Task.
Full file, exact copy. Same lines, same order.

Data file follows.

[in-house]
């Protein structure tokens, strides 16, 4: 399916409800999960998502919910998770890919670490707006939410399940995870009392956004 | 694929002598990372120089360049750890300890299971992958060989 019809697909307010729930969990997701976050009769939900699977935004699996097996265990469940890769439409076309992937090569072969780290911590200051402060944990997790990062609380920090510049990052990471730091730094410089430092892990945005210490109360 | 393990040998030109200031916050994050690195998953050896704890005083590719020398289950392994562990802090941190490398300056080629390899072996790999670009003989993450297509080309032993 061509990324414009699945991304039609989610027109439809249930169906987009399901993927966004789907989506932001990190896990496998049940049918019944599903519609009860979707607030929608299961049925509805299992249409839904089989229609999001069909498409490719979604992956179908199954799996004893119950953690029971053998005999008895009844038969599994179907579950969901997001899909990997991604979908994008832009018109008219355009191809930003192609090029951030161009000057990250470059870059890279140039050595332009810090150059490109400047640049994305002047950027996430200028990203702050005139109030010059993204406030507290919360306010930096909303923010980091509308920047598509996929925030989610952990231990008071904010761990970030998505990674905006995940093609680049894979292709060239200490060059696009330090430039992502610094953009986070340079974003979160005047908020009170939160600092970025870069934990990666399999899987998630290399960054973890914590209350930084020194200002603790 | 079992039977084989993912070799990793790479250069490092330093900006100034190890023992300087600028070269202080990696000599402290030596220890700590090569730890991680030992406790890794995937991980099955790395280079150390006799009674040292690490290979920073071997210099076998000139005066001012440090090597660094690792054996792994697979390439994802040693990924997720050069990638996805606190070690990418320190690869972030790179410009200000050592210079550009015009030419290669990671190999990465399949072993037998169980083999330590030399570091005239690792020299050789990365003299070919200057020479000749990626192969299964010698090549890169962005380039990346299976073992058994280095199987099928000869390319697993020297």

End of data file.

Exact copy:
[in-house]
């Protein structure tokens, strides 16, 4: 399916409800999960998502919910998770890919670490707006939410399940995870009392956004 | 694929002598990372120089360049750890300890299971992958060989 019809697909307010729930969990997701976050009769939900699977935004699996097996265990469940890769439409076309992937090569072969780290911590200051402060944990997790990062609380920090510049990052990471730091730094410089430092892990945005210490109360 | 393990040998030109200031916050994050690195998953050896704890005083590719020398289950392994562990802090941190490398300056080629390899072996790999670009003989993450297509080309032993 061509990324414009699945991304039609989610027109439809249930169906987009399901993927966004789907989506932001990190896990496998049940049918019944599903519609009860979707607030929608299961049925509805299992249409839904089989229609999001069909498409490719979604992956179908199954799996004893119950953690029971053998005999008895009844038969599994179907579950969901997001899909990997991604979908994008832009018109008219355009191809930003192609090029951030161009000057990250470059870059890279140039050595332009810090150059490109400047640049994305002047950027996430200028990203702050005139109030010059993204406030507290919360306010930096909303923010980091509308920047598509996929925030989610952990231990008071904010761990970030998505990674905006995940093609680049894979292709060239200490060059696009330090430039992502610094953009986070340079974003979160005047908020009170939160600092970025870069934990990666399999899987998630290399960054973890914590209350930084020194200002603790 | 079992039977084989993912070799990793790479250069490092330093900006100034190890023992300087600028070269202080990696000599402290030596220890700590090569730890991680030992406790890794995937991980099955790395280079150390006799009674040292690490290979920073071997210099076998000139005066001012440090090597660094690792054996792994697979390439994802040693990924997720050069990638996805606190070690990418320190690869972030790179410009200000050592210079550009015009030419290669990671190999990465399949072993037998169980083999330590030399570091005239690792020299050789990365003299070919200057020479000749990626192969299964010698090549890169962005380039990346299976073992058994280095199987099928000869390319697993020297």